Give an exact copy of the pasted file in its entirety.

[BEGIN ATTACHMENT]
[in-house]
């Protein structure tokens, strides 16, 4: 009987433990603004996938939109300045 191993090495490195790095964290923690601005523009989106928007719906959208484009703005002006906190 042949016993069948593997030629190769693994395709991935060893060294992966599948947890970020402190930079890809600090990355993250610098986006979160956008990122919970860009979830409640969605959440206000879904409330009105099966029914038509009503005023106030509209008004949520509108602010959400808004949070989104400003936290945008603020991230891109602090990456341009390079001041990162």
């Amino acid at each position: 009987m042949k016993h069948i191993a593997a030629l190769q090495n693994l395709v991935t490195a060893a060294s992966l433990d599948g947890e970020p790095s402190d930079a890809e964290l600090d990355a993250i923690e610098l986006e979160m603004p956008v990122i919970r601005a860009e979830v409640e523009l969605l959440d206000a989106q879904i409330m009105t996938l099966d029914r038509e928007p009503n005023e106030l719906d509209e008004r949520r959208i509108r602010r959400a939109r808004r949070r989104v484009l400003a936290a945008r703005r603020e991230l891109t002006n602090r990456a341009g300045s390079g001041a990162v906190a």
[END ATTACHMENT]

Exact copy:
[in-house]
């Protein structure tokens, strides 16, 4: 009987433990603004996938939109300045 191993090495490195790095964290923690601005523009989106928007719906959208484009703005002006906190 042949016993069948593997030629190769693994395709991935060893060294992966599948947890970020402190930079890809600090990355993250610098986006979160956008990122919970860009979830409640969605959440206000879904409330009105099966029914038509009503005023106030509209008004949520509108602010959400808004949070989104400003936290945008603020991230891109602090990456341009390079001041990162």
């Amino acid at each position: 009987m042949k016993h069948i191993a593997a030629l190769q090495n693994l395709v991935t490195a060893a060294s992966l433990d599948g947890e970020p790095s402190d930079a890809e964290l600090d990355a993250i923690e610098l986006e979160m603004p956008v990122i919970r601005a860009e979830v409640e523009l969605l959440d206000a989106q879904i409330m009105t996938l099966d029914r038509e928007p009503n005023e106030l719906d509209e008004r949520r959208i509108r602010r959400a939109r808004r949070r989104v484009l400003a936290a945008r703005r603020e991230l891109t002006n602090r990456a341009g300045s390079g001041a990162v906190a």